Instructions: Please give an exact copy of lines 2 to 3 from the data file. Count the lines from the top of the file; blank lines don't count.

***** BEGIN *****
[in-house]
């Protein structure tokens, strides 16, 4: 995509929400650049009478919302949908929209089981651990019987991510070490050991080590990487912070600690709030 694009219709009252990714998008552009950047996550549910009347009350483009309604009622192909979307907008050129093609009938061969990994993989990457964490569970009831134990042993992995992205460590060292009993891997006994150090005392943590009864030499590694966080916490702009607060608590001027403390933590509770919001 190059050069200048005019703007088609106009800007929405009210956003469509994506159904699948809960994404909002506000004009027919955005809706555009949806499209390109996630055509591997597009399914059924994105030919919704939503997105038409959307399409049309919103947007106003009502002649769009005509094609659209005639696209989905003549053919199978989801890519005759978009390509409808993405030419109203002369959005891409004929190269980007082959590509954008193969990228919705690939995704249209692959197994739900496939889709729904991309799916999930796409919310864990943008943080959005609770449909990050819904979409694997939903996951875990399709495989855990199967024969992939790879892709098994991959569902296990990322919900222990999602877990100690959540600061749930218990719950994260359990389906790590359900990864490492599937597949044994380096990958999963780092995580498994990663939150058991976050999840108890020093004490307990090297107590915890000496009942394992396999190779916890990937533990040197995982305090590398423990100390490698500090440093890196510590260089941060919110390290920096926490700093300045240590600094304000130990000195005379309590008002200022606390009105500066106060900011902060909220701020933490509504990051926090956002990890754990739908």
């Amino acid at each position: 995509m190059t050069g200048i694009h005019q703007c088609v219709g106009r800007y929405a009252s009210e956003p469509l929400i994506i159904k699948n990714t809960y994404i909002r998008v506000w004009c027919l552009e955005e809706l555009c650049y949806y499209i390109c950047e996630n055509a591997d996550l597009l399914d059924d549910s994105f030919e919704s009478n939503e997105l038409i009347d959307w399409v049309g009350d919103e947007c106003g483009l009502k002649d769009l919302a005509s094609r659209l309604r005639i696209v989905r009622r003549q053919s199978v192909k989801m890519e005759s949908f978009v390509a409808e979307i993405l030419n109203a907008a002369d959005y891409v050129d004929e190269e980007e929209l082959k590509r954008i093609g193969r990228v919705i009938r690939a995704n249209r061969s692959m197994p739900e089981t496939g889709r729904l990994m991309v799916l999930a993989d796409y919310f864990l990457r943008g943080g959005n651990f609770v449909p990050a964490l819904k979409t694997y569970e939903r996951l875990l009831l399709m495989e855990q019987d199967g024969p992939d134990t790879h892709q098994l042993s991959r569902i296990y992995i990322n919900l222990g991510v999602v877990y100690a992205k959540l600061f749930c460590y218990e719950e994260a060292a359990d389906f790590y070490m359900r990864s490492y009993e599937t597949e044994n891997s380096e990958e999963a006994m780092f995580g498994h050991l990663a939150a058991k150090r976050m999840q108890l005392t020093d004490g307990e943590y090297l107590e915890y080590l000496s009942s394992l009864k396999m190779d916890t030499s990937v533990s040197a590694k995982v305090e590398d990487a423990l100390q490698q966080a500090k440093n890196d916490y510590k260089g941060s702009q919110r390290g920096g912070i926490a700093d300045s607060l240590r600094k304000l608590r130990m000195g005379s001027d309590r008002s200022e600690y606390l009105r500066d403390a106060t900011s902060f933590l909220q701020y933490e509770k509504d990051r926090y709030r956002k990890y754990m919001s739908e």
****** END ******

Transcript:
């Protein structure tokens, strides 16, 4: 995509929400650049009478919302949908929209089981651990019987991510070490050991080590990487912070600690709030 694009219709009252990714998008552009950047996550549910009347009350483009309604009622192909979307907008050129093609009938061969990994993989990457964490569970009831134990042993992995992205460590060292009993891997006994150090005392943590009864030499590694966080916490702009607060608590001027403390933590509770919001 190059050069200048005019703007088609106009800007929405009210956003469509994506159904699948809960994404909002506000004009027919955005809706555009949806499209390109996630055509591997597009399914059924994105030919919704939503997105038409959307399409049309919103947007106003009502002649769009005509094609659209005639696209989905003549053919199978989801890519005759978009390509409808993405030419109203002369959005891409004929190269980007082959590509954008193969990228919705690939995704249209692959197994739900496939889709729904991309799916999930796409919310864990943008943080959005609770449909990050819904979409694997939903996951875990399709495989855990199967024969992939790879892709098994991959569902296990990322919900222990999602877990100690959540600061749930218990719950994260359990389906790590359900990864490492599937597949044994380096990958999963780092995580498994990663939150058991976050999840108890020093004490307990090297107590915890000496009942394992396999190779916890990937533990040197995982305090590398423990100390490698500090440093890196510590260089941060919110390290920096926490700093300045240590600094304000130990000195005379309590008002200022606390009105500066106060900011902060909220701020933490509504990051926090956002990890754990739908």
């Amino acid at each position: 995509m190059t050069g200048i694009h005019q703007c088609v219709g106009r800007y929405a009252s009210e956003p469509l929400i994506i159904k699948n990714t809960y994404i909002r998008v506000w004009c027919l552009e955005e809706l555009c650049y949806y499209i390109c950047e996630n055509a591997d996550l597009l399914d059924d549910s994105f030919e919704s009478n939503e997105l038409i009347d959307w399409v049309g009350d919103e947007c106003g483009l009502k002649d769009l919302a005509s094609r659209l309604r005639i696209v989905r009622r003549q053919s199978v192909k989801m890519e005759s949908f978009v390509a409808e979307i993405l030419n109203a907008a002369d959005y891409v050129d004929e190269e980007e929209l082959k590509r954008i093609g193969r990228v919705i009938r690939a995704n249209r061969s692959m197994p739900e089981t496939g889709r729904l990994m991309v799916l999930a993989d796409y919310f864990l990457r943008g943080g959005n651990f609770v449909p990050a964490l819904k979409t694997y569970e939903r996951l875990l009831l399709m495989e855990q019987d199967g024969p992939d134990t790879h892709q098994l042993s991959r569902i296990y992995i990322n919900l222990g991510v999602v877990y100690a992205k959540l600061f749930c460590y218990e719950e994260a060292a359990d389906f790590y070490m359900r990864s490492y009993e599937t597949e044994n891997s380096e990958e999963a006994m780092f995580g498994h050991l990663a939150a058991k150090r976050m999840q108890l005392t020093d004490g307990e943590y090297l107590e915890y080590l000496s009942s394992l009864k396999m190779d916890t030499s990937v533990s040197a590694k995982v305090e590398d990487a423990l100390q490698q966080a500090k440093n890196d916490y510590k260089g941060s702009q919110r390290g920096g912070i926490a700093d300045s607060l240590r600094k304000l608590r130990m000195g005379s001027d309590r008002s200022e600690y606390l009105r500066d403390a106060t900011s902060f933590l909220q701020y933490e509770k509504d990051r926090y709030r956002k990890y754990m919001s739908e």